baseball Edit

LSU starts the road to Omaha Friday night, here's how the Tigers get there

LSU baseball coach Paul Mainieri, who guided the Tigers to the 2009 national championship, feels it's time his program wins another College World Series (Ron Higgins)

A year ago on the eve of LSU’s 2018 baseball opener, Tigers’ coach Paul Mainieri was extremely concerned.

He had lost eight players from his 2017 College World Series second-place finishers to the MLB Draft, including his top two starting pitchers, his double-play combination and two sluggers.

Mainieri had too many questions and not enough answers. And it showed when LSU lost its three-game season-opening series to Notre Dame and then never won more than four straight games all year.

As the season progressed, his preseason worries were justified. A 39-27 rollercoaster journey ended in the NCAA Corvallis Regional. It's where the Tigers were emphatically eliminated by eventual national champion Oregon State, getting outscored by a combined 26-1 in a pair of losses to Beavers.

With Mainieri opening his 13th LSU season Friday night against Louisiana-Monroe at 7 in Alex Box Stadium, he's anxious to see the Tigers' lineup of veteran bats and a deep pitching staff sprinkled with experience and enormously talented newcomers.

“We don’t have a perfect team, nobody does,” Mainieri said standing in front of his home dugout on a sunny, breezy Thursday afternoon. “As far as putting a team together, preparing them and being ready to go, it’s about as confident as I’ve ever been.

“But I’m always more anxious and nervous about opening day than I am coaching in the national championship game. It’s just the unknown.”

What’s fact is four of his five Tigers’ CWS teams made the trip to Omaha in odd-numbered years – 2017, 2015, 2013 and 2009.

“I’m proud of our 2009 national championship,” Mainieri said, “but quite frankly I’m ready for another one. It’s not a process that happens fast. You have to work yourself through a tough season. You have to deal with the ups and downs in a very mature way.”

Five college baseball preseason polls rate LSU either No. 1 or No. 2, which is a nice tribute. But it doesn’t mean diddly-squat once the season-opening pitch is thrown.

So how do the Tigers live up to expectations and return to their Omaha summer vacation home? There’s a tried and true roadmap Mainieri’s previous CWS teams have followed. To find their way back to TD Ameritrade Park, the Tigers must:

Have steady leadership and consistent performance from a veteran core: Right fielder Antoine Duplantis, center fielder Zach Watson and shortstop Josh Smith have a combined 393 starts. They are the undisputed leaders of this 2019 team along with junior pitcher Zack Hess.

Two seasons ago on the 2017 LSU CWS squad, that foursome learned leadership from senior infielders Cole Freeman and Kramer Robertson, junior outfielder Greg Deichmann, junior catcher Michael Papierski, junior pitcher Alex Lange and senior hurler Jared Poche.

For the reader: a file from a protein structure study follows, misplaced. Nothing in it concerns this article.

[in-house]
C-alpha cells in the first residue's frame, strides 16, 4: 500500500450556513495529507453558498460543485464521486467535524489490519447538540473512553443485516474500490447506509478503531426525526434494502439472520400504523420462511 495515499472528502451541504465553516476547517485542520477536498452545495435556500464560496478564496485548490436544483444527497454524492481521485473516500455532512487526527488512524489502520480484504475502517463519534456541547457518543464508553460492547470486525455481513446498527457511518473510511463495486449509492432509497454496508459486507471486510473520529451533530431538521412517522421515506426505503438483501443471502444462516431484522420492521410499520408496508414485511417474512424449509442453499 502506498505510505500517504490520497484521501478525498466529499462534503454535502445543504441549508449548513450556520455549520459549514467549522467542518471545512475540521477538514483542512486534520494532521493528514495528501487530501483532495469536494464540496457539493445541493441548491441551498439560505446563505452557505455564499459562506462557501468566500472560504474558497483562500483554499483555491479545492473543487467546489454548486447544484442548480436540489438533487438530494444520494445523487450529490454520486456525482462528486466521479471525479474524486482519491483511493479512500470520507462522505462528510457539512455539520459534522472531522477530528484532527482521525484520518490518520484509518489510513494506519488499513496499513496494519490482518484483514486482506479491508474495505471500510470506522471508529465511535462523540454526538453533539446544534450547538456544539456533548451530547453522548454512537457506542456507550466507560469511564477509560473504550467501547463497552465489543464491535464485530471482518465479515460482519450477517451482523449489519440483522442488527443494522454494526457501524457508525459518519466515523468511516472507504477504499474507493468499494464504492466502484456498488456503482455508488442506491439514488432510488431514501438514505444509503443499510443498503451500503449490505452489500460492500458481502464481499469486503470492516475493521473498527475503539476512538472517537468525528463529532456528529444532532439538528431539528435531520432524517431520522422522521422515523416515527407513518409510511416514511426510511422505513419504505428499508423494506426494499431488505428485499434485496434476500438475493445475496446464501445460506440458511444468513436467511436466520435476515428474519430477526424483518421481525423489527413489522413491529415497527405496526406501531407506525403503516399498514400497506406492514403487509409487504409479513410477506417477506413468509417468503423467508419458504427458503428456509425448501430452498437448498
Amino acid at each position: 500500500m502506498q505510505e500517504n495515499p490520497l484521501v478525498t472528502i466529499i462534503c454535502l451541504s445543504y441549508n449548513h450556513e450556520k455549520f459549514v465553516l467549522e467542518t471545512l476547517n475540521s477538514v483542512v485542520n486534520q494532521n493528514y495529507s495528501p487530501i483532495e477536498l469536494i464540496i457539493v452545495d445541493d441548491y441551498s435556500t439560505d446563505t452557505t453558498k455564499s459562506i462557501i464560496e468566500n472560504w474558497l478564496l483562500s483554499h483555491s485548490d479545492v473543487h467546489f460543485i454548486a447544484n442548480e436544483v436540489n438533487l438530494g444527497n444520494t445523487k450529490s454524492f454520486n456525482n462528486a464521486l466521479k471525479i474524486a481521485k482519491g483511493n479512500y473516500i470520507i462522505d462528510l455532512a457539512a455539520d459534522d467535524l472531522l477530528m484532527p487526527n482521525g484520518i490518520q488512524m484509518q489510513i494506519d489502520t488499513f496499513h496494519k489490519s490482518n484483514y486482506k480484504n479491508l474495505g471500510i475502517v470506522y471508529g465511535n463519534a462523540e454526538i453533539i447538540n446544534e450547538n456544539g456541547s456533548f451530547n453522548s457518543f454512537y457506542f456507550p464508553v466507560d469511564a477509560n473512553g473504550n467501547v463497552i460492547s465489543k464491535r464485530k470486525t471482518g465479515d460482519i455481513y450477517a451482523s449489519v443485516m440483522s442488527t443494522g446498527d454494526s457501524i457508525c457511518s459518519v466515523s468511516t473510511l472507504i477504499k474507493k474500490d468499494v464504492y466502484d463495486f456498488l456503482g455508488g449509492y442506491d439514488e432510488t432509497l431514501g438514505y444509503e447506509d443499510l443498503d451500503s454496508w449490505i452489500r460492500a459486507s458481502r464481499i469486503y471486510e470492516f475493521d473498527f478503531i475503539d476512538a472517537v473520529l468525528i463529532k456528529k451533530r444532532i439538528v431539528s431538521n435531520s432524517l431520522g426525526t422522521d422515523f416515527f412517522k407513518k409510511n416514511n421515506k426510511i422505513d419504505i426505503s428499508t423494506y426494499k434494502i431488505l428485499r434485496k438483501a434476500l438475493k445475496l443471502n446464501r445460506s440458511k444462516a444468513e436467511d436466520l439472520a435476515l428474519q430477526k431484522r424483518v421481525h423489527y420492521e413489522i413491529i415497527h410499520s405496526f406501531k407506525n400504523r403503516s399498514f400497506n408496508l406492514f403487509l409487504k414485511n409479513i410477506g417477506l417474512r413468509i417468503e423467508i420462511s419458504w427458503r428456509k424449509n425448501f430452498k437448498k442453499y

That ’17 group was schooled by seven seniors and a junior on the ’15 CWS Tigers’ team selected in the MLB Draft, including shortstop Alex Bregman.

Duplantis, selected by Cleveland in the 19th round of last June’s MLB Draft, decided to return this year for his senior season. He has 268 hits and needs 85 more to surpass former LSU star Eddy Furniss as the SEC’s all-time hits leader.

“It’s definitely in the back of my head, but it’s not going to overwhelm me,” Duplantis said of hits record chase. “It’s a really long season and it’s going to take a lot of hits to get there. It will be a fun run.”

Watson is coming off a broken hand he sustained playing for Team USA last summer. His goal is to have better plate discipline since he struck out more (45 times) than any LSU player in 2018.

“I’ve got to stop swinging at bad balls,” said Watson, a junior, whose average dipped to .308 last year as sophomore after batting .317 as a freshman. “That’s what hurt me.”

Smith, a junior, played just six games last season because of a back injury. He rehabbed with stretching and core strengthening exercises, something he said he’ll do three times per week for the rest of his life.

“I feel 100 percent, I’ve gone through the fall and winter and so far this spring with no problem,” Smith said.

After experimenting the last two weeks with the batting order, Mainieri said he's going with his gut feeling and will have Smith as leadoff hitter and Duplantis batting third to open the season.

Find two solid weekend starting pitchers who can combine to win 20 or more games: This has been a staple of almost all of LSU's CWS teams under Mainieri – Lange (10-5) and Poche (12-4) in 2017, Lange (12-0) and Poche (9-2) in 2015, Aaron Nola (12-0) and Ryan Eades (8-1) in 2013 and Louis Coleman (14-2) and Anthony Ranaudo (12-3) in 2009.

This year’s formidable pitching duo should be Hess and true freshman Landon Marceaux or third-year sophomore Eric Walker.